Excerpts taken from a booklet prepared by a committee appointed by the Town Council following the regular meeting on March 15th, 1949 to address the residents and property owners' lack of knowledge of the history, political structure and the method of operation of the town.
In the early 1920's, two brothers saw the possibilities of Miami Beach and they could appreciate what Joe Young was starting in Broward County. But they had a different vision. Their dream was not of a large city with hotels and business. Instead, they pictured a small, quiet community along the coast, devoted entirely to family life near enough to the large centers yet far enough away to insure the peace and quiet of suburban life.
They looked around for a such a site and finally purchased a strip of the beach ridge slightly less than a mile long at the extreme northern end of Dade County. With this narrow ridge, not much over a hundred yards wide at its widest part, went the swamp land to the west as far back as the then narrow canal-like passage which later developed into the Inland Waterway.
The two men were R.W. and Henry G. Ralston. The dream town they founded is now Golden Beach. The Ralston brothers and their associates of the "Golden Beach Corporation" spent millions of dollars in cleaning out the mangrove swamps, pumping and hauling in fill to build up the swamps, in forming the three islands and the peninsulas between, in building bridges, laying pipe lines, water mains, underground electrical conduits, and in the building of streets.
By 1928, a few houses had been built. These were scattered along the oceanfront (south of the Loggia), on Center Island and on North Bay Drive near the Center Island bridge. When it looked as if the Corporation, as a company, was no longer interested in caring for the development, the property owners themselves decided to take over.
Under the General Laws of the State of Florida, a township wishing to incorporate must have twenty-five registered voters. By stretching the imagination and inviting some individuals to live in town for a week or so, exactly twenty-five registered voters met at the home of Mr. R.W. Ralston at 8 p.m. on the night of May 19th, 1928.
A motion to incorporate was passed unanimously. At this meeting, William A. Mentzer was elected mayor. Lorraine G. Smith, Thomas Galvin, Jerome Cherbino, R.W. Ralston, and Henry G. Ralston were elected Councilmen. Edna S. Jamieson was elected Town Clerk and W.C. Garwood, Town Marshall.
On May 21st, the Mayor appeared before the Circuit Judge and was sworn in. He, then in turn, gave the oath of office to the Councilmen and Town Marshall. The S.E. room of the residence of R.W. Ralston was designated as the Council Chamber of the town and the third Tuesday of each month was named for the holding of Town Meetings.
At the Organization Meeting, a temporary Code of Laws and Rules of Procedure were adopted, and the Council was organized into the departments as it is today. The Golden Beach Corporation deeded to the new town all parks and public property, including the water distributing system and electric lines. The town operated under the General Laws for one year and four days.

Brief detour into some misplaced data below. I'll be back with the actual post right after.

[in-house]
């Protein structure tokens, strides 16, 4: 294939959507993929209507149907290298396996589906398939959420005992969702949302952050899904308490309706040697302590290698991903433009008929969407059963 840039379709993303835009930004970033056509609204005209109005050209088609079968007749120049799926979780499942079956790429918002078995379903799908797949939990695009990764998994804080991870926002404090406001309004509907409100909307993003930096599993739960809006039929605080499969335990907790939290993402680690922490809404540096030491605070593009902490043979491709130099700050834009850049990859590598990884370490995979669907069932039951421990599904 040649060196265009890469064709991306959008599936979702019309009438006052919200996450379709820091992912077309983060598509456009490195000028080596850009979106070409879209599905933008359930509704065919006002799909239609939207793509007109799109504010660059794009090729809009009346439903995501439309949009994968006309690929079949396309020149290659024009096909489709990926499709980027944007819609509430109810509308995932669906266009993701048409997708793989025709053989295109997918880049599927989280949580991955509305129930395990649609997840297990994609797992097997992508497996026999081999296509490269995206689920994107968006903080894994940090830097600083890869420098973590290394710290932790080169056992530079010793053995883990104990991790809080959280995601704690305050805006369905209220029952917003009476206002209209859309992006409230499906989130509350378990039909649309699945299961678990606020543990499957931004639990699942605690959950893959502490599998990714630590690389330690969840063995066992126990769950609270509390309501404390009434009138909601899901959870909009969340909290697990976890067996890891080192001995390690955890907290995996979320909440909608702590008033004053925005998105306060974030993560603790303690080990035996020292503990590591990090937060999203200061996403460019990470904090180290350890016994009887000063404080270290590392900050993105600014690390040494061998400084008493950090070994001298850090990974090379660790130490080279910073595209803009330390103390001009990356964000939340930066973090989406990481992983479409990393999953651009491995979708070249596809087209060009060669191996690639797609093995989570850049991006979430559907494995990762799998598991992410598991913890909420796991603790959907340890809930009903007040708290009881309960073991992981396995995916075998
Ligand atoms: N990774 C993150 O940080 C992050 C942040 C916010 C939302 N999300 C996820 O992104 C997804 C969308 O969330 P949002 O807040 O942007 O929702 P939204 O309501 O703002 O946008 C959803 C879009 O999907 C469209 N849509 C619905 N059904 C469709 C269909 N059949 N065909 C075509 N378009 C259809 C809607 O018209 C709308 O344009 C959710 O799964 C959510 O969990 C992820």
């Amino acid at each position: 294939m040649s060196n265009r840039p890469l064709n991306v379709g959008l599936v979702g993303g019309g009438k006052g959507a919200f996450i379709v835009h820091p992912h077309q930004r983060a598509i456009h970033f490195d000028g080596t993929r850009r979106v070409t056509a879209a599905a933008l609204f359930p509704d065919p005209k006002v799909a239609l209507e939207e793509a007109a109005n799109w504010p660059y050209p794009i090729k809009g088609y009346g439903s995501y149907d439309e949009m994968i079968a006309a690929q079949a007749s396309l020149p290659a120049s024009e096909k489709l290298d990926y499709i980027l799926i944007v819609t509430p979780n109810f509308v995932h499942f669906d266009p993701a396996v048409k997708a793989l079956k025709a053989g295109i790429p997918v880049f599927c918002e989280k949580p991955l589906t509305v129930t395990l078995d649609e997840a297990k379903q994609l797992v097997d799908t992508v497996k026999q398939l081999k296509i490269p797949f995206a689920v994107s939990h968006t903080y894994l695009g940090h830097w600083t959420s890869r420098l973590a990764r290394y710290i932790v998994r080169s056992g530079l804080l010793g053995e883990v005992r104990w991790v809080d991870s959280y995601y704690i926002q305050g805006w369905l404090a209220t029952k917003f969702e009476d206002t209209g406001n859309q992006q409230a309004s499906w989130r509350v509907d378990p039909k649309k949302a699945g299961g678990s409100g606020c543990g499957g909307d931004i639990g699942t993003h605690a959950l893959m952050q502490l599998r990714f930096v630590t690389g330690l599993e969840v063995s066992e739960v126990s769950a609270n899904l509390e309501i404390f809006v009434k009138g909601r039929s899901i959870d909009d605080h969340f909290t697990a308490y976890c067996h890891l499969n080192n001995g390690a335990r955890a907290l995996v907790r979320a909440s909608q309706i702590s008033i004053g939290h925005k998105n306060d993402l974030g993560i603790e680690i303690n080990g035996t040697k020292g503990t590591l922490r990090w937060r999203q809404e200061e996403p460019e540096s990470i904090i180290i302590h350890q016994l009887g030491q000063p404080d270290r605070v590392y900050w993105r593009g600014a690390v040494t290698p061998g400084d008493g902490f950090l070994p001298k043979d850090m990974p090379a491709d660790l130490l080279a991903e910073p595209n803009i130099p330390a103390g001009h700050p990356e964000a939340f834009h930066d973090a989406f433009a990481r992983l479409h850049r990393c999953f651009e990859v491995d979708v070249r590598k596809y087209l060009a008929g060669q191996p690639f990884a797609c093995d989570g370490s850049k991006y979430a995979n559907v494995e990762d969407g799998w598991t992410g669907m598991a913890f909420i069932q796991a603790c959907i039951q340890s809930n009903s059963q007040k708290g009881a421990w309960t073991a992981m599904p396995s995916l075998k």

It is interesting to note that, three days after that original election, there were ten residents left in Golden Beach.
The Town of Golden Beach was incorporated under its present status, by a special act of the Legislature of the State of Florida in 1929. The act was approved and Golden Beach became a legalized community on May 23rd, 1929.
This act gave the town a charter which outlines in a broad sense the legal rights of the town and its citizens; it sets up in detail the political structure under which the town can operate, and it defines its rights and privileges. It authorizes the creation of a police force and a judicial system and describes their authority.
In conjunction with this original charter, a "Code of Golden Beach" was adopted. This code amplifies the charter in giving more in detail the duties and the authority of the town officers. It sets up a code of law, listing and giving allowable punishments for many misdemeanors; and in general, providing a "book of rules" by which the town is governed.
Naturally, as time went on, conditions in a growing community necessitated changes or additions. These are incorporated in a series of Ordinances, passed according to law by the Town Council.
These three documents:
"The Charter of the Town of Golden Beach"
"The Code of the Town of Golden Beach"
"The Ordinances of the Town of Golden Beach"
contain all of the laws and regulations by which our town is governed.
The charter can be altered or amended at any time by an act of the State Legislature. So far this has never been done. The Code can be altered or amended by the passing of an Ordinance by the Town Council.
The Charter contains thirty-eight typewritten, legal sized pages. The Code comprises seventy-three sections or twenty-two of the same sized pages. The Ordinances are the most voluminous [one of them, setting up a building code fills fifty-five typed pages].
As much of the Charter deals with conditions that do not at present [and probably never will] exist in Golden Beach, and a good portion of the Code and Ordinances are more or less technical, only excerpts which will be of interest to residents will be printed in this pamphlet.
Copies of all of the above mentioned documents will be on file at the new Town Hall and can be examined there by any resident interested.